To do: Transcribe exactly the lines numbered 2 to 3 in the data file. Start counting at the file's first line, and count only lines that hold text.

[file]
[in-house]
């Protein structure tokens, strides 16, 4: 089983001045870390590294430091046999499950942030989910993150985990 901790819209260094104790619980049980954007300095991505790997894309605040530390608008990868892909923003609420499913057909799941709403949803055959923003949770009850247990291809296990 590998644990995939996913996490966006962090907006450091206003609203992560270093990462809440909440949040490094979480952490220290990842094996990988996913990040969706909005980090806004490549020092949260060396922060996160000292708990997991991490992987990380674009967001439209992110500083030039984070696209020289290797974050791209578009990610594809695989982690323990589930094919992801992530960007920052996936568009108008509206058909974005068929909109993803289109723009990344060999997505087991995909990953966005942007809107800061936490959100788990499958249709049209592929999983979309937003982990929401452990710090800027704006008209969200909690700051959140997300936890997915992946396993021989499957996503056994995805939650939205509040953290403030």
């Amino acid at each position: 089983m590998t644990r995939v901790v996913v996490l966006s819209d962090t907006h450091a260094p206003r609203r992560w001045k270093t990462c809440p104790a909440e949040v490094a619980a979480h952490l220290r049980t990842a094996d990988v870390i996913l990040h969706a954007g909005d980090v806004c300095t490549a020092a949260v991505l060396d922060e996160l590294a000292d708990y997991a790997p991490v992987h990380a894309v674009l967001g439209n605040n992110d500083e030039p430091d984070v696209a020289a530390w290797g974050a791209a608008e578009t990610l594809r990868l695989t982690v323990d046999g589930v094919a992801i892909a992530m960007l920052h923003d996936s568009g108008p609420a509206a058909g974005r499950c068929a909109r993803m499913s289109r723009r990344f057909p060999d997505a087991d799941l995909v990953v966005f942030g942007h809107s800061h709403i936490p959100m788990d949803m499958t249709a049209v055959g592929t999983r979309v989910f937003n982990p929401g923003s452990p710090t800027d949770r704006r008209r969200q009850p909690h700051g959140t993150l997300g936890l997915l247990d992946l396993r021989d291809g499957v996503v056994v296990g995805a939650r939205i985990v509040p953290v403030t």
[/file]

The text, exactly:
């Protein structure tokens, strides 16, 4: 089983001045870390590294430091046999499950942030989910993150985990 901790819209260094104790619980049980954007300095991505790997894309605040530390608008990868892909923003609420499913057909799941709403949803055959923003949770009850247990291809296990 590998644990995939996913996490966006962090907006450091206003609203992560270093990462809440909440949040490094979480952490220290990842094996990988996913990040969706909005980090806004490549020092949260060396922060996160000292708990997991991490992987990380674009967001439209992110500083030039984070696209020289290797974050791209578009990610594809695989982690323990589930094919992801992530960007920052996936568009108008509206058909974005068929909109993803289109723009990344060999997505087991995909990953966005942007809107800061936490959100788990499958249709049209592929999983979309937003982990929401452990710090800027704006008209969200909690700051959140997300936890997915992946396993021989499957996503056994995805939650939205509040953290403030």
């Amino acid at each position: 089983m590998t644990r995939v901790v996913v996490l966006s819209d962090t907006h450091a260094p206003r609203r992560w001045k270093t990462c809440p104790a909440e949040v490094a619980a979480h952490l220290r049980t990842a094996d990988v870390i996913l990040h969706a954007g909005d980090v806004c300095t490549a020092a949260v991505l060396d922060e996160l590294a000292d708990y997991a790997p991490v992987h990380a894309v674009l967001g439209n605040n992110d500083e030039p430091d984070v696209a020289a530390w290797g974050a791209a608008e578009t990610l594809r990868l695989t982690v323990d046999g589930v094919a992801i892909a992530m960007l920052h923003d996936s568009g108008p609420a509206a058909g974005r499950c068929a909109r993803m499913s289109r723009r990344f057909p060999d997505a087991d799941l995909v990953v966005f942030g942007h809107s800061h709403i936490p959100m788990d949803m499958t249709a049209v055959g592929t999983r979309v989910f937003n982990p929401g923003s452990p710090t800027d949770r704006r008209r969200q009850p909690h700051g959140t993150l997300g936890l997915l247990d992946l396993r021989d291809g499957v996503v056994v296990g995805a939650r939205i985990v509040p953290v403030t």